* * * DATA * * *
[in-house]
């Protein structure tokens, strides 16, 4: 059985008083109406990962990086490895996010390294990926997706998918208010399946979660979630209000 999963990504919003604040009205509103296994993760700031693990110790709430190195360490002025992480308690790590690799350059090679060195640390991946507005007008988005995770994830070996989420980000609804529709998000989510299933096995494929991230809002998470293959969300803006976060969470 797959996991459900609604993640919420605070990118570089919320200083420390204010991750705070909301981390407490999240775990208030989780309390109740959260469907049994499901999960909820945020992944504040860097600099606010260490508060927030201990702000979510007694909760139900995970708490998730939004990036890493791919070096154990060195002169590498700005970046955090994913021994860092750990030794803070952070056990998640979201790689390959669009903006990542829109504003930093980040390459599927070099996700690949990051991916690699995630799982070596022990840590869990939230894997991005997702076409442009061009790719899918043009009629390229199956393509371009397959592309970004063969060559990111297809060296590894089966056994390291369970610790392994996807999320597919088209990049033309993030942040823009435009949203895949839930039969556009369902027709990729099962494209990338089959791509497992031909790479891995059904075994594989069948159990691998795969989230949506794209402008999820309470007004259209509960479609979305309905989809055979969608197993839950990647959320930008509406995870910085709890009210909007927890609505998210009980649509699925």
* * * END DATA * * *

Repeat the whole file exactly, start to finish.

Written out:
[in-house]
């Protein structure tokens, strides 16, 4: 059985008083109406990962990086490895996010390294990926997706998918208010399946979660979630209000 999963990504919003604040009205509103296994993760700031693990110790709430190195360490002025992480308690790590690799350059090679060195640390991946507005007008988005995770994830070996989420980000609804529709998000989510299933096995494929991230809002998470293959969300803006976060969470 797959996991459900609604993640919420605070990118570089919320200083420390204010991750705070909301981390407490999240775990208030989780309390109740959260469907049994499901999960909820945020992944504040860097600099606010260490508060927030201990702000979510007694909760139900995970708490998730939004990036890493791919070096154990060195002169590498700005970046955090994913021994860092750990030794803070952070056990998640979201790689390959669009903006990542829109504003930093980040390459599927070099996700690949990051991916690699995630799982070596022990840590869990939230894997991005997702076409442009061009790719899918043009009629390229199956393509371009397959592309970004063969060559990111297809060296590894089966056994390291369970610790392994996807999320597919088209990049033309993030942040823009435009949203895949839930039969556009369902027709990729099962494209990338089959791509497992031909790479891995059904075994594989069948159990691998795969989230949506794209402008999820309470007004259209509960479609979305309905989809055979969608197993839950990647959320930008509406995870910085709890009210909007927890609505998210009980649509699925």